I have previously written a post detailing the events that have now led up to Donald Sterling’s lifetime ban from the NBA. In all actuality, I really don’t care too much for him because I don’t usually watch sports. While I’m glad Sterling has been getting all of this negative media attention [reminding me of the Paula Deen incident], I am suspicious as to why America is so quick to point out INDIVIDUALs who are racist, while not discussing the racism that is inherent in the American system itself. I mean, we live in a Post-Trayvon Martin culture where certain people are profiled daily because of the color of their skin and a lot of these incidences are rarely publicized or discussed.
In a brilliant article from Nsenga K. Burton, Ph.D. on the Root:
Now, though, Sterling’s mistress apparently releases a tape of him attaching famous names to his disdain for black folks and people want to be in a frenzy? I find it perplexing that so many people are upset by Sterling’s words, as if they haven’t heard such venom spewed in life before. Have they not been paying attention to the rampant racism against blacks on full display by members of Congress? Did they not pay attention to the verdict in the Trayvon Martin and Jordan Davis murder trials?
Have they already forgotten the circumstances surrounding the killings of Renisha McBride and Jonathan Ferrell? Did they miss the abhorrent treatment of Marissa Alexander and Kelley Williams Bolar by the justice system? Have they bumped their heads and omitted the Marcus Smart debacle and racist taunts lobbed at AC Milan soccer player Mario Ballotelli from memory?
It serves the American government’s interest to spotlight INDIVIDUALS who say overtly racist things, while systemic racism continues unchecked. No, this doesn’t mean I in ANY way sympathize with Sterling, but people are beginning to question why this particular incident is getting so much attention. Half of our politicians are racist. Our education system is racist. Our justice system is racist. This isn’t exactly breaking news.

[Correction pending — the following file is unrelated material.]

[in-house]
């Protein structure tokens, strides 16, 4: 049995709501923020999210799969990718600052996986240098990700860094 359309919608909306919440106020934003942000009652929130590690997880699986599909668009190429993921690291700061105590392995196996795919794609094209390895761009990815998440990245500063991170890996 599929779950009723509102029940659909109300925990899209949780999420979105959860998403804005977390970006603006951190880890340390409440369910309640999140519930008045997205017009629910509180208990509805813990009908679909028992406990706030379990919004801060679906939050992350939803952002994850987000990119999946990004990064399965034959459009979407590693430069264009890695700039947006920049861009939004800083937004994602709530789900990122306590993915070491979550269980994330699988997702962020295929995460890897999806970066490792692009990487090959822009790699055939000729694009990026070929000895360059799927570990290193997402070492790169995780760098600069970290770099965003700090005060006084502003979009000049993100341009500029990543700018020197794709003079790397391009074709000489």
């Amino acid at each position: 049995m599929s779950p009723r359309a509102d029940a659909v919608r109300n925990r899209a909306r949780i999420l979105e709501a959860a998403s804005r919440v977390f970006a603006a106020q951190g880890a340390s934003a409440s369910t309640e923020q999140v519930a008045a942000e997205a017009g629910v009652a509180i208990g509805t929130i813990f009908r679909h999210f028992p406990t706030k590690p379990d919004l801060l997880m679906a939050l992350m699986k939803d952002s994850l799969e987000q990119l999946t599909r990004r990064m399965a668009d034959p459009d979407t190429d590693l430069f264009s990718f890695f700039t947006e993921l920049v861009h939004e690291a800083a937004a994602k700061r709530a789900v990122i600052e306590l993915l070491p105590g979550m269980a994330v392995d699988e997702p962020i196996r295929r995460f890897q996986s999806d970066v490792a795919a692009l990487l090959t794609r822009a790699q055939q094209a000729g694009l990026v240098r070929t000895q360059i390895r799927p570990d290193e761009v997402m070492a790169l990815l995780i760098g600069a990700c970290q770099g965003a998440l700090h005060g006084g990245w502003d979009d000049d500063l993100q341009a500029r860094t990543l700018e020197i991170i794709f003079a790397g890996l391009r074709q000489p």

I don’t like to take cues from a racist mainstream media culture about which particular acts of racism I should be offended by. I think individual acts of sexism and racism [which are super overt] are given more visibility than more subtle, systemic forms of racism and sexism. This is a very strategic move. It gives the illusion that progress is occurring because individuals are being held accountable, while a whole system continues unchecked.
This Sterling event provides us with a false sense of unity, like the U.S. cares so much about punishing racists even though we regularly send brown folks to prison to serve as free laborers. Why isn’t the mainstream media reporting that?
Mainstream sports culture itself is pretty problematic generally. Let’s be honest here. Most of our football heroes and basketball stars are young black men. Sports culture [with an exception of baseball, lol] fetishizes black male strong bodies. Someone on my facebook posted a brilliant status about these black men being framed as livestock or chattel. People talk about these sports figures through an ownership rhetoric, like they’re non-human animals. Hmm…for some reason white America has a problem with Barack Obama in office, but adores black male youth who prance around on stages doing physical activities.
This is a cultural problem: not a sterling one. Remember that, no matter what the media says.
This same type of faux-outrage occurred when Paula Deen admitted to saying the “n-word” previously. Everyone and their brother flipped out as if we were all really surprised. We’re wasting precious energy on individuals who we already KNOW are racist, rather than targeting systems of violence.
Focusing on Paula Deen and Don Sterling offer very safe ways of talking about racism because there’s no real risk involved. Also, it distorts the ways in which racism ACTUALLY manifests, which is usually through more subtle means. These recent events are conditioning our postracial nation to only recognize racism through very overt forms, like when someone says the “n-word” or when someone overtly says they do not like Black people. Racism can be much more insidious and subtle than that.
Publicly banning Sterling makes it seem as if the system is working when it’s not. It tricks us into thinking the system ACTUALLY cares about racism when it doesn’t. Perpetuating racism is part of the fabric of this nation. Part of the activism is realizing this so you don’t get bamboozled into thinking that our racist system actually wants to correct systems of violence and oppression.
I find America’s selective historical memory mind-boggling…Forgive me for not giving a hoot about Don Sterling, his racially ambiguous mistress, the L.A. Clippers or the NBA. I don’t take my cues on addressing racism and inequality from an organization like the NBA, whose very foundation was built upon inequality and an ownership model that perpetuates it. I’ll just continue to exist in the real world, where racism rears its ugly head in macro and micro expressions every day.